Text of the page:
Mechanics of Composite Materials

Composite materials offer an excellent opportunity for transferring ideas inspired by biological materials into innovative technical structures via biomimetic approaches. Despite significant progress, quantitative and predictive models are yet to be developed to fully understand the mechanical properties of (nano-) composite structures.

It is known that composites reinforced with coated fibers not only have a substantially larger overall strength but they can better withstand adverse conditions because of the combinations of severe loadings and hostile environments. The microscopic composition and properties of the coating layer significantly influence the mechanical properties and failure modes of the fiber-reinforced composites. For instance, in the absence of a coating layer, the mismatch in thermoelastic properties of fiber and matrix could cause large thermal stresses at the fiber-matrix interface and subsequently nucleation of cracks.

We have determined the thermo-mechanical stress field in and around a spherical and cylindrical inhomogeneity surrounded by a functionally graded coating with perfect and/or imperfect bondings. Imperfect bonding conditions are modeled using linear spring model and coherent interface model. In nano-size fibers, the surface energy is not negligible with respect to bulk energy. Therefore, we incorporated the effect of surface stresses into the formulation of the problem using a coherent interface model.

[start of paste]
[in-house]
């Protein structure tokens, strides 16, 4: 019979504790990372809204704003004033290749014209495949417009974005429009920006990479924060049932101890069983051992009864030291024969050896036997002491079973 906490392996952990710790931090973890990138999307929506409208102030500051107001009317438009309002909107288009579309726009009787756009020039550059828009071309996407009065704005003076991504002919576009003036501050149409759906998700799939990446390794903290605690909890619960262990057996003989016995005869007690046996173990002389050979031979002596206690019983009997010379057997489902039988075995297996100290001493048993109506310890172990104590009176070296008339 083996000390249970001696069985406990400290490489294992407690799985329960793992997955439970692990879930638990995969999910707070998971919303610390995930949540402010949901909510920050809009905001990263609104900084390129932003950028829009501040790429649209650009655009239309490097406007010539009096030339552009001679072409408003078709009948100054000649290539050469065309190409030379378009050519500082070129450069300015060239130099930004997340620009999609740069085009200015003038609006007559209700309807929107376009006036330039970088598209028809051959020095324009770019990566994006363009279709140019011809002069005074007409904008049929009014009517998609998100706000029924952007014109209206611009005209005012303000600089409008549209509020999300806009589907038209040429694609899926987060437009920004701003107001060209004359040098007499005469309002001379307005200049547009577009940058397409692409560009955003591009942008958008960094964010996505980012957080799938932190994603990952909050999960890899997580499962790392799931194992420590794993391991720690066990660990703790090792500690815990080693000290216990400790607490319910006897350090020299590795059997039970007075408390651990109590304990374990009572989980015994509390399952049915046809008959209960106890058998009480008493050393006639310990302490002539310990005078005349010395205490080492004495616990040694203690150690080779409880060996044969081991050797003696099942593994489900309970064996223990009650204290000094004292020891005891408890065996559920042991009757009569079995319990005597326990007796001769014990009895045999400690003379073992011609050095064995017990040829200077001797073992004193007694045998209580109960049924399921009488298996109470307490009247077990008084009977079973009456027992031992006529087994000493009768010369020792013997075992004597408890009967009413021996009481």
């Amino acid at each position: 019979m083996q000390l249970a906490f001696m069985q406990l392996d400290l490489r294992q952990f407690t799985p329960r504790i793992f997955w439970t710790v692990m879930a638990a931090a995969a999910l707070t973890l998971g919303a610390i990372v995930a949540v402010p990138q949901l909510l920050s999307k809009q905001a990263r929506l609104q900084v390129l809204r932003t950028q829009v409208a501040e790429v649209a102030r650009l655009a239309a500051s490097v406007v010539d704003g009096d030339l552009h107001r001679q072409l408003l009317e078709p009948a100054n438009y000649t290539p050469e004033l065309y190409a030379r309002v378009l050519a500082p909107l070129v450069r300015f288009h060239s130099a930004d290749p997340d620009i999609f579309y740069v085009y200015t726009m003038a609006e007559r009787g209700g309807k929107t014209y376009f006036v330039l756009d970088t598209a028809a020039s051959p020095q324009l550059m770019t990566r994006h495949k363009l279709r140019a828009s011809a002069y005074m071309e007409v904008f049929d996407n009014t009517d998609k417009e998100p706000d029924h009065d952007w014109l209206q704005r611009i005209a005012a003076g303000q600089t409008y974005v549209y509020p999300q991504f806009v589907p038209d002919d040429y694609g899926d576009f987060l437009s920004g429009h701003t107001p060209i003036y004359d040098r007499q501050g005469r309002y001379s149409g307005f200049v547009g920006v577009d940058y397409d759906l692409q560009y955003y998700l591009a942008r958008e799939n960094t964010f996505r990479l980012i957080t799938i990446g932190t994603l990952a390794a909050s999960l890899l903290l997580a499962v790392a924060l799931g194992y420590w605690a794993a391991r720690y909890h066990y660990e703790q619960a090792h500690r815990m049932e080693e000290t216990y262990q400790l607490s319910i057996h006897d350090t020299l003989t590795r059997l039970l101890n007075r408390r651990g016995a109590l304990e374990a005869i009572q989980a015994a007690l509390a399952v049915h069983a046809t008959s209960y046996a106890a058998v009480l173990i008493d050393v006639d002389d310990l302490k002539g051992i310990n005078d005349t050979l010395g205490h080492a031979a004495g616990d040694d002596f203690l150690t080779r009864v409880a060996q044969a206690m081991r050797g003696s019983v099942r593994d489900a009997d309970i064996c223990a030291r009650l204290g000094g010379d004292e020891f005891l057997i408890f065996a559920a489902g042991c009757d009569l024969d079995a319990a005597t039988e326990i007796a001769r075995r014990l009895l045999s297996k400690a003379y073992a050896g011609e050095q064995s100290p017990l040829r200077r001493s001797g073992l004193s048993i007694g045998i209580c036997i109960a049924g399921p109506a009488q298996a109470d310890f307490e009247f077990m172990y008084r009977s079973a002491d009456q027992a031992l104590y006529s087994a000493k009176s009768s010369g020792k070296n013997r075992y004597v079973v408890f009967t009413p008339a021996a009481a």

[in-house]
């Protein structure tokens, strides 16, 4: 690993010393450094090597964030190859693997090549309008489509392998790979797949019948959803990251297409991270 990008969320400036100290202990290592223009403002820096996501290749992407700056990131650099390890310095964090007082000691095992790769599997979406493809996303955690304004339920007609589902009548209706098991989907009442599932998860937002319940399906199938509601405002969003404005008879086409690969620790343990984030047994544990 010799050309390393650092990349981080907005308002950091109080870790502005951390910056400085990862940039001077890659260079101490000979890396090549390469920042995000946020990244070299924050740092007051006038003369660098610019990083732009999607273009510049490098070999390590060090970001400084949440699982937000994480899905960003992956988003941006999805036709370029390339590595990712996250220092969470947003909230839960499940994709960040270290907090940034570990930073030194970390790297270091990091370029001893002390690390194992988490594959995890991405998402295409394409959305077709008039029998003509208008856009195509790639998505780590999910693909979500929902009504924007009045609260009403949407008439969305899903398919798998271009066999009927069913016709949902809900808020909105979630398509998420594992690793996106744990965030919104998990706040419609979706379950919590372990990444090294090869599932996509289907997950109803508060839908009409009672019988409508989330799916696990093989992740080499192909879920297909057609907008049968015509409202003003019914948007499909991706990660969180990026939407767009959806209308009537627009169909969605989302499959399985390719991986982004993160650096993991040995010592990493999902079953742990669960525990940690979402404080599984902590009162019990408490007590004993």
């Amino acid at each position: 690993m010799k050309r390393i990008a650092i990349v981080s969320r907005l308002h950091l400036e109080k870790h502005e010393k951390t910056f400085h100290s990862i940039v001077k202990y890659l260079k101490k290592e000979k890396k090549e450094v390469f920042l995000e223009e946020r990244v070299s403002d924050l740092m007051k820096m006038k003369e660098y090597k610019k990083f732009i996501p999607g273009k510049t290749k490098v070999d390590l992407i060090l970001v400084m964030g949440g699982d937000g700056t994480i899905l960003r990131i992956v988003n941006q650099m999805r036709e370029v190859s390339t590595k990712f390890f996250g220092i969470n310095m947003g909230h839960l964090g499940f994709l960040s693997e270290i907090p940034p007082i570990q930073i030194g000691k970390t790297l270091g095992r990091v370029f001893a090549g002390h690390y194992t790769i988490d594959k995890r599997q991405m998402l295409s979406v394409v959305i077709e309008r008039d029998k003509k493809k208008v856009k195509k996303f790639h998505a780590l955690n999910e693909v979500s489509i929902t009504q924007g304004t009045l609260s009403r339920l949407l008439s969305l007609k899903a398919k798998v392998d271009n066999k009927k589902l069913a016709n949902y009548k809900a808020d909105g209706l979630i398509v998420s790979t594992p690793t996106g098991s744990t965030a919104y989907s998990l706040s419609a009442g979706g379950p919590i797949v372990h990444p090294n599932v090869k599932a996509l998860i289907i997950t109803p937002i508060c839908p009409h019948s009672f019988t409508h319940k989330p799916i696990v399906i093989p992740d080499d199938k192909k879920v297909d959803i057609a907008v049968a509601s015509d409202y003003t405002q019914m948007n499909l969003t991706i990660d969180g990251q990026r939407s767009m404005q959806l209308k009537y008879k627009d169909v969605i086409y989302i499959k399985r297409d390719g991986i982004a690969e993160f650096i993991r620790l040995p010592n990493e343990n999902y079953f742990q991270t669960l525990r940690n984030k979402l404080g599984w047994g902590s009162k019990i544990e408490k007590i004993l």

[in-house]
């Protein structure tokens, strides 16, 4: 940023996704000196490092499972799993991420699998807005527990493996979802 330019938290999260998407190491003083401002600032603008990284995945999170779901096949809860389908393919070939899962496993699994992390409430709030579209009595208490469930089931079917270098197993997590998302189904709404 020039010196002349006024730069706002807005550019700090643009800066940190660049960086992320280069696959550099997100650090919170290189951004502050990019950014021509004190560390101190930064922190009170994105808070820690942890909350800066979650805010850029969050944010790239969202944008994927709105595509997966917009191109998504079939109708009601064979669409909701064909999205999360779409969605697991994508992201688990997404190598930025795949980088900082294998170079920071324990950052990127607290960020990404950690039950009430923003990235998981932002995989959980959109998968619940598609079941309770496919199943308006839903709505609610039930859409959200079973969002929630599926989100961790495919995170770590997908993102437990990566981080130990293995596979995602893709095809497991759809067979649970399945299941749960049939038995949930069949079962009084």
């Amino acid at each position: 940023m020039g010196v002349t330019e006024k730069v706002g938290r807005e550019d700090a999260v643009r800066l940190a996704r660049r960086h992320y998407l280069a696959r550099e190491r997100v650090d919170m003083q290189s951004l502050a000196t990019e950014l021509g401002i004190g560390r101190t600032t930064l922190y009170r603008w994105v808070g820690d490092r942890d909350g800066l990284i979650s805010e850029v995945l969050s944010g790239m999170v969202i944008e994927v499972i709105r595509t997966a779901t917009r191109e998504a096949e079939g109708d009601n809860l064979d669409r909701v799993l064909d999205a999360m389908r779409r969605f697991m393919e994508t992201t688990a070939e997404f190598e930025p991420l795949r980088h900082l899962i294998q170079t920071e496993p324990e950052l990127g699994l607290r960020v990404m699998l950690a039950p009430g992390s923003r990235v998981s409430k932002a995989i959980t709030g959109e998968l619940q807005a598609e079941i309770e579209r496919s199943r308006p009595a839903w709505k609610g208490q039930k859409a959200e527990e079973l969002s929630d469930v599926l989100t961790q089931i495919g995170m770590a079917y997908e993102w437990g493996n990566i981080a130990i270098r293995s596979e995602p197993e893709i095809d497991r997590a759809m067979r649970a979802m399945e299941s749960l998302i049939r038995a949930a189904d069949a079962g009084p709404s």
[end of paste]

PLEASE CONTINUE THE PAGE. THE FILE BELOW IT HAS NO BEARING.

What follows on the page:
An FG coated cylindrical fiber with an interface fault at the middle of the coating


Normalized radial stress for different levels of debonding and sliding


Schematics of a spherical nano size cavity


Stress fields of a spherical cavity at crystallographic directions